The Grand Conversation

Featuring Our Cognitive Surplus

One of the ironies of blogging is that in pursuit of the grand conversation, the epitome of Web 2.0 togetherness, writing often takes precedence over reading and the chance to comment on some-one else’s blog dwindles with each new post. Those of us who work professionally as writers and editors feel this the most, partly because we read so much in our line of work anyway, but also because a small distraction in a day can set a project back by hours. And if it’s not done by six o’clock, you just have to keep working into the night. Or on the weekend. So as I try to do from time to time I’m using this post to highlight a blog that I really should be commenting on, Greg Sadler’s new effort, Our Cognitive Surplus.

Many bloggers are sceptical about new blogs, wanting evidence of longevity before the initial burst of enthusiasm can be evaluated. But my opinion is that silence never encourages, and that enthusiasm grows with enthusiasm returned. Greg left a couple of very pertinent remarks here earlier in the week, on both my rudimentary (and yet to be tested!) comment policy and my recent consideration of Roman historiography. They struck me as intelligent and meant very much in the spirit of conversation, so I visited his blog to see what else he’s been ruminating about.

Greg writes from Canberra in Australia, and while his focus is by no means on the city, he does capture its essence in one brief burst – his comments on being accosted by evangelical Catholics in Civic had personal resonance for me, having lived thereabouts for six years. Canberra is very often a city of extreme and contradictory opinion, thrown about without much consideration for whether anyone is listening. Greg’s also perceptive in his assessment of the encounter, considering the importance of beliefs expressed even as he rues the lack of an internally functional paradigm within much religious debate. In other words, reason flies out the window all too often when dissent dares object to the received wisdom.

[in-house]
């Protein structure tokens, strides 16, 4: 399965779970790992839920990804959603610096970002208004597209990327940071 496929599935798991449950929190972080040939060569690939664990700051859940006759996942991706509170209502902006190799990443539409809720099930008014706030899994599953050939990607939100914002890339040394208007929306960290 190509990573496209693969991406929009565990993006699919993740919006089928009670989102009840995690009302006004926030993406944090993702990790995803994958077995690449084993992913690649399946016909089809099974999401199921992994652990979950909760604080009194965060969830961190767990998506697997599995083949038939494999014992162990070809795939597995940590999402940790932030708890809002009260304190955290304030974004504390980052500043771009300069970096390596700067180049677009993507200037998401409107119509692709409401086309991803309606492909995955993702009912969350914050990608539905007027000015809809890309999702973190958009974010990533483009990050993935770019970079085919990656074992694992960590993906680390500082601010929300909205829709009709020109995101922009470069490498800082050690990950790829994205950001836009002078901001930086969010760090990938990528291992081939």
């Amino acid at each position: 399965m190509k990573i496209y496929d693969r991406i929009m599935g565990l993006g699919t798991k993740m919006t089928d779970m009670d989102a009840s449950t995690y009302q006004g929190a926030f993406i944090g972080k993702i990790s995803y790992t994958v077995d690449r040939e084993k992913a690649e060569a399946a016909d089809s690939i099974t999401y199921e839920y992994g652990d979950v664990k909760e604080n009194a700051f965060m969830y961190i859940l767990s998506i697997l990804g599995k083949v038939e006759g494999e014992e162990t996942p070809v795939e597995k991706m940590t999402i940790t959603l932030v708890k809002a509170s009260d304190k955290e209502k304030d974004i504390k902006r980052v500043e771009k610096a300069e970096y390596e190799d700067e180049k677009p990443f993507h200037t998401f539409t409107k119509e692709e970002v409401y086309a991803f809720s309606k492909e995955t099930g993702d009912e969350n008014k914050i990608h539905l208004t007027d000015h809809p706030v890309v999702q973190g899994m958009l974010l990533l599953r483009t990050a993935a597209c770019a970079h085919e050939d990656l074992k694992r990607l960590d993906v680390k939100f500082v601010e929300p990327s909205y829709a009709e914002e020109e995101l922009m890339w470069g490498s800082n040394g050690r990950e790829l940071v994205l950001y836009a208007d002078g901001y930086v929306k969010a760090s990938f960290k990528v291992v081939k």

You might not agree with everything Greg writes, but that’s the whole point. He wants to start a conversation, and disagreement is inherent in any dialogue. So Greg, if you’re reading this, I will reply to your comments soon and I’m sure there’ll be much more to talk about. To everyone else who cares to converse, pay Our Cognitive Surplus a visit. It’s just beginning, but there should be a great deal more to come.

2 Responses to The Grand Conversation

  1. Greg Sadler says:

    Hey, thanks for the write-up! Means a lot to me. I totally understand that longevity means clout. I know from archives that the 2.0 personalties I really like posted for many months before their ball really got rolling. I suppose the best example is the “Vlogbrothers” from youtube . They ooze with talent from their very first moment, but don’t gain a solid viewer-ship until 6 months into their year long project.

    On conversation, obviously that’s the key value-add of the media, but it’s cumulative with old-media value. Once upon a time people would write for themselves because turning an idea into writing helps clarify it and keeping a personal record of ideas is useful. 2.0 aspirations don’t make those old benefits obsolete.

    Thanks again!
    – Greg Sadler

  2. Mike Poole says:

    Hi Greg, no problem. As you can see, I’m still late with the replies! On your last point, I agree entirely – I began to write this blog to help myself work through ideas, so there was an element of both World 1.0 and Web 2.0 in it.

Leave a Reply

Fill in your details below or click an icon to log in: Logo

You are commenting using your account. Log Out / Change )

Twitter picture

You are commenting using your Twitter account. Log Out / Change )

Facebook photo

You are commenting using your Facebook account. Log Out / Change )

Google+ photo

You are commenting using your Google+ account. Log Out / Change )

Connecting to %s

%d bloggers like this: